Calling on the Indian Olympic Association (IOA) to sort out the administrative mess which led to India’s suspension from the Olympic movement, IHF patron KPS Gill on Sunday said that the overhauling should put in place a system so clean and efficient that it becomes a model for the world to follow.

“IOA, in international area should become a model organisation because we are a very large country. About 1/5th people of the world live in India. People are interested in sports. So, we should be so transparent, so clean, so efficient that we become model for the rest of the world,” Mr. Gill said at a press conference here.

Hardening its stand against the Indian Olympic Association, the International Olympic Committee has asked the Indian body to sack “charge-framed” officials through constitutional amendments by October 31 and conduct fresh elections by December 15 to return to the Olympic fold.

According to Mr. Gill, who is also the chief advisor of the Indian Hockey Federation, the IOA should not have been in this position at first place.

“We should not be in this position that the world body is telling us to improve our code of ethics, follow the suggestions you are giving. We should become leaders in this, not followers.”

Furious with ace shooter Abhinav Bindra’s sustained campaign against tainted officials in the IOA, the suspended body’s president, Abhay Singh Chautala had launched a stinging personal attack on the former Olympic gold-medallist. And Gill said it was not in “good taste”.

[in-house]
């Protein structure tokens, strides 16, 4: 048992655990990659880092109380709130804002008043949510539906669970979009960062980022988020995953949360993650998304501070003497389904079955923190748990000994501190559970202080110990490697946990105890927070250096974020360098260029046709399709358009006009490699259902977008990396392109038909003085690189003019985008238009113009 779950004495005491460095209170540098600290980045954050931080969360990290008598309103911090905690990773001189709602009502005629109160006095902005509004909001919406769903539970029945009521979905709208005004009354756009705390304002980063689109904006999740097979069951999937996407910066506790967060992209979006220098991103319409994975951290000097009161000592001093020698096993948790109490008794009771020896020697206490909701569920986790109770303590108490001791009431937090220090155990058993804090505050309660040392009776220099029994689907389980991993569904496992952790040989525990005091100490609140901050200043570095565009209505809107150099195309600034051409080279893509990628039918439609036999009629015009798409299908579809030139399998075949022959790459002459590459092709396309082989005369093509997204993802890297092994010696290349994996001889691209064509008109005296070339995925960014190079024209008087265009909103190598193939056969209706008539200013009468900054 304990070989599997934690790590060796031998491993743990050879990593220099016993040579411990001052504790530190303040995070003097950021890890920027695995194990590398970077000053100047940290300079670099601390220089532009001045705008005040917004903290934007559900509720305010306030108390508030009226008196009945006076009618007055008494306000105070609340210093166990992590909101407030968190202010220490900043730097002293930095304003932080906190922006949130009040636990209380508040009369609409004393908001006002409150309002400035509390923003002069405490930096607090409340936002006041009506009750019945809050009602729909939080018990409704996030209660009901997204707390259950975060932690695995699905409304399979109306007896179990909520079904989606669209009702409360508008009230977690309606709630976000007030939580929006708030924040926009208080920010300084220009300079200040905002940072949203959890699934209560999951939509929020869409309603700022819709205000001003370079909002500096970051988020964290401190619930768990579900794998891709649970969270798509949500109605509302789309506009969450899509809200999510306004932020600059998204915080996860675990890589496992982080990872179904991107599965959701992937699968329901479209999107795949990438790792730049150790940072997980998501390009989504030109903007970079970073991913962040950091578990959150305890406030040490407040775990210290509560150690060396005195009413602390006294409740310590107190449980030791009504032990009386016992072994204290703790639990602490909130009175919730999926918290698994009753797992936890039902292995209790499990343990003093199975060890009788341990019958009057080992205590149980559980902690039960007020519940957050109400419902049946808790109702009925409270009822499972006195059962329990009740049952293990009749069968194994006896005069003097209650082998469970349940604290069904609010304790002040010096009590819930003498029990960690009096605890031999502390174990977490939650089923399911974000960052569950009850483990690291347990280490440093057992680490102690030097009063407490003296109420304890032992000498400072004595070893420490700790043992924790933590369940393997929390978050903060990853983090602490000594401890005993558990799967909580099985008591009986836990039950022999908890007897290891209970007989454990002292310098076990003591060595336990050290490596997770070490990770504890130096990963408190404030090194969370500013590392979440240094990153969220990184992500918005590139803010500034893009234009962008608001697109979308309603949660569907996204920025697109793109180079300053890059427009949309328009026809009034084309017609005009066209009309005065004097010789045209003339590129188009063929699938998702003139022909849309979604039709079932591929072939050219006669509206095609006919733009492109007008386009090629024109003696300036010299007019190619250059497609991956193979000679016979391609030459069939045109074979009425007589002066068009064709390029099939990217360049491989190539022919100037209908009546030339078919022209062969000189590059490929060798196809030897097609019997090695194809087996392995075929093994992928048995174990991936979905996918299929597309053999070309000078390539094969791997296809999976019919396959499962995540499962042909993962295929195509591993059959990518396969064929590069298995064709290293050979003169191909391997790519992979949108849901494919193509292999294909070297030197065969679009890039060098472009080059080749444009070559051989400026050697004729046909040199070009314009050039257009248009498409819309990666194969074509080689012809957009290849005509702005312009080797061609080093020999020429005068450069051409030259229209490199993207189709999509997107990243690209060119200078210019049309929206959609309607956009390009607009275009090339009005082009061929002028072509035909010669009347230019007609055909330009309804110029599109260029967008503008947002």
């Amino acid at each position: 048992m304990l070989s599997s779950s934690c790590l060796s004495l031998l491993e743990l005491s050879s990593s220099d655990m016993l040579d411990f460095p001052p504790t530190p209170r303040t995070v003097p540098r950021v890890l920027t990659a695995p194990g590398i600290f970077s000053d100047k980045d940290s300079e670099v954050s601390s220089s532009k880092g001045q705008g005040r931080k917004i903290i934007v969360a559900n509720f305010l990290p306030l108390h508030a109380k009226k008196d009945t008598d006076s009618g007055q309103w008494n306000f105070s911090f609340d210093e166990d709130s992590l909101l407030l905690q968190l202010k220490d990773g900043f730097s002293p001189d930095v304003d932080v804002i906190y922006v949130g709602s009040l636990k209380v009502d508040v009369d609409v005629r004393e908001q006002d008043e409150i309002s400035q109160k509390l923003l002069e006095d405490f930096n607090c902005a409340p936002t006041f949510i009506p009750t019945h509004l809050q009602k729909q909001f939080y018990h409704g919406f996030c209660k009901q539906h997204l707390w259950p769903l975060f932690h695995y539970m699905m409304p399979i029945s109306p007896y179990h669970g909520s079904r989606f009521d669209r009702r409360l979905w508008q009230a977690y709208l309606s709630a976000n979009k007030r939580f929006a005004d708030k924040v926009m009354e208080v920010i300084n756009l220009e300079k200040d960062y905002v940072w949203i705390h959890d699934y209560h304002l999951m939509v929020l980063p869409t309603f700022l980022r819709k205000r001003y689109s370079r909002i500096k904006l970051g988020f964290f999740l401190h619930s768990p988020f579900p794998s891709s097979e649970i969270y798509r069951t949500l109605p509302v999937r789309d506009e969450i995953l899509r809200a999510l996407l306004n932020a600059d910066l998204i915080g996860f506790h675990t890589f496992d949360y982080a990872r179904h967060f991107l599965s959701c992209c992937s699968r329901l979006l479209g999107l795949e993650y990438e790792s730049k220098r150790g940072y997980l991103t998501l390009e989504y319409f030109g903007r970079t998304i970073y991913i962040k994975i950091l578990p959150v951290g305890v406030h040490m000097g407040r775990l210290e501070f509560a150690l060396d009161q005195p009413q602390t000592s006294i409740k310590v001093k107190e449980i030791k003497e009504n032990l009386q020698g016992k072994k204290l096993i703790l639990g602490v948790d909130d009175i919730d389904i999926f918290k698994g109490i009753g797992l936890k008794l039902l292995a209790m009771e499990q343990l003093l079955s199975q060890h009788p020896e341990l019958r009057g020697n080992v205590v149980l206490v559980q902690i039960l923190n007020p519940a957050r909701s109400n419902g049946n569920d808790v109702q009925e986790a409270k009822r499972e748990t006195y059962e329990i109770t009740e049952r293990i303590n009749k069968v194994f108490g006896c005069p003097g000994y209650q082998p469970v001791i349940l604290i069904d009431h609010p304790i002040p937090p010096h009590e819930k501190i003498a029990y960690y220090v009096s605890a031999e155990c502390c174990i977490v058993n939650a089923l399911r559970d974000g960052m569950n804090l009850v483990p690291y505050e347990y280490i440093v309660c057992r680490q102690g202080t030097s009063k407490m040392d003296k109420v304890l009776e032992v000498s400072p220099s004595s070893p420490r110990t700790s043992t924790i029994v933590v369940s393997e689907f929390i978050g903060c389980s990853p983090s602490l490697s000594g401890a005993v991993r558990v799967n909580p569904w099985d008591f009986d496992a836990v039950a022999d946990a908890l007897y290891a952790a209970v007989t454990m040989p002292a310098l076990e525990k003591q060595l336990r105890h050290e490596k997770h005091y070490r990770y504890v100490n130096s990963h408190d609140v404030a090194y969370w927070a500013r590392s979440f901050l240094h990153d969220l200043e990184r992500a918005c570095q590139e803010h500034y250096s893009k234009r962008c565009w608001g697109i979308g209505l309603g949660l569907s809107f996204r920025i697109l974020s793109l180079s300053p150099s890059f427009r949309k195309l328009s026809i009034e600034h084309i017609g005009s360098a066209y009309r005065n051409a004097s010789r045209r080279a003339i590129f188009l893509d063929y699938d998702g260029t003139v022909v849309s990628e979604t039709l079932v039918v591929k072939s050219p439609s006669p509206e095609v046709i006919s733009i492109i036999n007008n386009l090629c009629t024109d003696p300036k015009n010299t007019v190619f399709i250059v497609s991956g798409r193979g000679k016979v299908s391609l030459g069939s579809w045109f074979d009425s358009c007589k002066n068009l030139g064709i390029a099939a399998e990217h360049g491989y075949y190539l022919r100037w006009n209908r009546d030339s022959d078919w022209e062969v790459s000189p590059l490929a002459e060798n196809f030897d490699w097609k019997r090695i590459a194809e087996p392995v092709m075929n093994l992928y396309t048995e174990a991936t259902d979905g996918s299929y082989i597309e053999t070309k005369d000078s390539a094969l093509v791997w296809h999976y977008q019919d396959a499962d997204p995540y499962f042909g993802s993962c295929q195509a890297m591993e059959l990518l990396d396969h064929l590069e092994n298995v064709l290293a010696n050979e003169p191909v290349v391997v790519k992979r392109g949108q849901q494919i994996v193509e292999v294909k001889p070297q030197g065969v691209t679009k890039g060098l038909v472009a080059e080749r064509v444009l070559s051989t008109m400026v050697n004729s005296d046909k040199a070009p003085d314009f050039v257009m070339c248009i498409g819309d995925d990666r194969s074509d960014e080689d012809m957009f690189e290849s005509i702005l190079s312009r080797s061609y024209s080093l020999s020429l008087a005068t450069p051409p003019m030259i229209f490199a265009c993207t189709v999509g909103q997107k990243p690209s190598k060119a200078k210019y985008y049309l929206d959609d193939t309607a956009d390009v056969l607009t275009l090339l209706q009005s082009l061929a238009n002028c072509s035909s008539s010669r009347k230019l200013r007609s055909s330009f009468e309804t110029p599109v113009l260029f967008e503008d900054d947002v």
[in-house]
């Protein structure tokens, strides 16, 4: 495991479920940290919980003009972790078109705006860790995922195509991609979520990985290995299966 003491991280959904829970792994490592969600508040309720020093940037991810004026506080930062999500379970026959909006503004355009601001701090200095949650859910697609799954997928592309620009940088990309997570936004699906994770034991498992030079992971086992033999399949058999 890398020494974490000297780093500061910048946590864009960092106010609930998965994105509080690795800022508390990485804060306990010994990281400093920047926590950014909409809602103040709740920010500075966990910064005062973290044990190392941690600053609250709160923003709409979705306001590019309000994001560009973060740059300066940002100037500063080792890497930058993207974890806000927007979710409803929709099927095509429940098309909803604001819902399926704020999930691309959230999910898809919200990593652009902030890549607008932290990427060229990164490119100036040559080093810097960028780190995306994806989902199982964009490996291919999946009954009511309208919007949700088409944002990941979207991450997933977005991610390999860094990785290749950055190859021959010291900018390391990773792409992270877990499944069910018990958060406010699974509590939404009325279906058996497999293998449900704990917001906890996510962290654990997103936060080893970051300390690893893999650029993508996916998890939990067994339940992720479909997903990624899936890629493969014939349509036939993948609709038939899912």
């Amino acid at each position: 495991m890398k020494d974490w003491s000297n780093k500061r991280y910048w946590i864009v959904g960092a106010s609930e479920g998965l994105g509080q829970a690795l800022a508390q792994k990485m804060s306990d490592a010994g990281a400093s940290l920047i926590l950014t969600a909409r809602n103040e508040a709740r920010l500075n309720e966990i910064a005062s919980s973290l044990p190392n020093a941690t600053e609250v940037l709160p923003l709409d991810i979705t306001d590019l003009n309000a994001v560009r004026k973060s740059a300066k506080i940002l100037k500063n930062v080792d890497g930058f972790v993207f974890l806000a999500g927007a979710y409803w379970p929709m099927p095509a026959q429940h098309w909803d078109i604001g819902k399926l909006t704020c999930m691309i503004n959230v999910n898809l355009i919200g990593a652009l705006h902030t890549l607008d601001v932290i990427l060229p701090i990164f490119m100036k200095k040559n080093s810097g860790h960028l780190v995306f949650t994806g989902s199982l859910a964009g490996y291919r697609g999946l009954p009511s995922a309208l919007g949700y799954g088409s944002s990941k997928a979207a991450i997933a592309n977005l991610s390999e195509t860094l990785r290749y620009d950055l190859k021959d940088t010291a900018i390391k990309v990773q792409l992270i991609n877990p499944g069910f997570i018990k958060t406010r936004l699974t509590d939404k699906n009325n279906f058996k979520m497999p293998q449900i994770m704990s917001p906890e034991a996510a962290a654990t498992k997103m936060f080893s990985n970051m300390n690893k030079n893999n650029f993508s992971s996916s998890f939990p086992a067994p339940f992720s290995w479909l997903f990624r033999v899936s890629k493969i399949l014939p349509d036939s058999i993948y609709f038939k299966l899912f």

“Bindra is one of the ‘Pride of the nation’ He has achieved much and he will achieve more. So, what has been said about him is not in good taste and it is condemnable and should not be done. We can only build public opinion.

“Rest, what has to be done will be done by the organisation only and a tussle is going on in the organisation. But, I have full confidence that there will be a good result to this tussle and whosoever is involved in this must understand their responsibility and reach to a compromise.” Mr. Gill said.

Giving its “conclusions and decisions” on the IOA’s Executive General Meeting held here on August 25, the IOC had said the key provision of barring individuals, against whom charges have been framed in court, was ignored by the Indian body.

“The IOC is well aware of the difference in the Indian legal system between charge-sheeted persons and charge-framed persons and has never requested that the clause initially proposed applies for charge-sheeted persons. Therefore it is reiterated that the initial wording is aimed to apply for anyone charge-framed by a court in India,” IOC director general Christophe de Kepper had said in a letter to the IOA.

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